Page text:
Under the co-ordination of Yolande Iliano, teacher and leading member of WCRP Belgium, children of the Brussels' school, St. Joseph Uccle, used the opportunity to think about peace - tolerance - friendship and worked out a programme for the children of other schools and other religions, to become responsible citizens. They contacted all schools of the district reaching about 10.000 children of all types of schools (private, public, catholic, special education...) and inviting them to participate in this activity. They even sent e-mails to schools in England, Holland and other countries to invite children to participate in the project. They contacted officials at different power levels and organised together with children coming from different schools the peace march and 2 big meetings on the 21 of March with about 2000 children each. All in all the children were the promoters of 22 different actions, beside the core of the action working for example on the creation of a web site and doing public relations with the media.
In 2000, there were 14.983 Tambours pour la Paix in 42 places in the French-speaking part of Belgium, in 2001, the number has grown to 20.341 drummers for peace in 84 places in Belgium alone. As already mentioned children in other countries are also taking up the movement. According to figures provided by WCRP Belgium, on 21 of March 2000 about 32,480 children in Europe and in Africa have used the drums to call for peace. WCRP Belgium produced a CD-ROM documenting the effort. (firstname.lastname@example.org)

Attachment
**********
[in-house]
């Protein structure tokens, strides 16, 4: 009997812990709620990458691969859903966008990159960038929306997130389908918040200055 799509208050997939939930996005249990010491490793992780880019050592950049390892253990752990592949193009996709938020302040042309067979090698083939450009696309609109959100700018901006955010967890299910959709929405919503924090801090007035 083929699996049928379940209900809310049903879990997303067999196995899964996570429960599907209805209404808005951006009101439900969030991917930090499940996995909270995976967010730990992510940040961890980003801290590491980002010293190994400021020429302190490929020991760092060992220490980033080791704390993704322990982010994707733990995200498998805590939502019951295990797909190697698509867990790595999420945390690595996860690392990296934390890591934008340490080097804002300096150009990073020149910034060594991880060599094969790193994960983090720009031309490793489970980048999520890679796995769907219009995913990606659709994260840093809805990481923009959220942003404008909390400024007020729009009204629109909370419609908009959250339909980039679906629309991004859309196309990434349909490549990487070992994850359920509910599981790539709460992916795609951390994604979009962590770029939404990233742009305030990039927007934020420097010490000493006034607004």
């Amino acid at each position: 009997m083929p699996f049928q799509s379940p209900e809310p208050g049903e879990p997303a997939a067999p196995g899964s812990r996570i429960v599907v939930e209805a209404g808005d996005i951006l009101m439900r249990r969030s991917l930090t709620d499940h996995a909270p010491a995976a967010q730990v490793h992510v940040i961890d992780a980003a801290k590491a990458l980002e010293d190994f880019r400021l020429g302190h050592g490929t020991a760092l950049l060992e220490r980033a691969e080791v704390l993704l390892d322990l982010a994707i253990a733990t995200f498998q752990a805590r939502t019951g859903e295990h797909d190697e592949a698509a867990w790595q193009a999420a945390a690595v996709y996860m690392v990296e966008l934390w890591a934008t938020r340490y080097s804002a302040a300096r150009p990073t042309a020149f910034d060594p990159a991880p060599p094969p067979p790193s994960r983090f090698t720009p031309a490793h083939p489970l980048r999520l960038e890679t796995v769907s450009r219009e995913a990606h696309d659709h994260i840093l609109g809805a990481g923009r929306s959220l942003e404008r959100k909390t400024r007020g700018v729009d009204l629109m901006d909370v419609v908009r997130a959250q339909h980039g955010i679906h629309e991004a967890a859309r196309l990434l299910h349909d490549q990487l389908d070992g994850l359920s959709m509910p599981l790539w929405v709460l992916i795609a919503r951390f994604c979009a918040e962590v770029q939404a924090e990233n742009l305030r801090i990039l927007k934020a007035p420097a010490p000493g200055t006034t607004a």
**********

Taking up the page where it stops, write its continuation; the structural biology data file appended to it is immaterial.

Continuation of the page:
2002 Theme: Child Soldiers
The theme for 21 March 2002 is “child soldiers”. According to UN statistics some 300000 children in 35 countries are participating in military action. The theme easily relates to children when they are thinking about what they enjoy in life and what they would miss if being pressed into war action, even when you do not tell them all the atrocities adults know about. E.g. sending the kids into mine fields or using girls as sex slaves. According to UN estimates some two million children have died in military conflicts of the past decade and some six million have been crippled for life. On 25 May 2000 96 countries signed a UN protocol against the abuse of children as soldiers. It prohibits the participation or recruitment of youth (under 18) for regular military service or militias. But it took more than one-and-a-half year to have ten countries ratify the protocol and thus make it binding.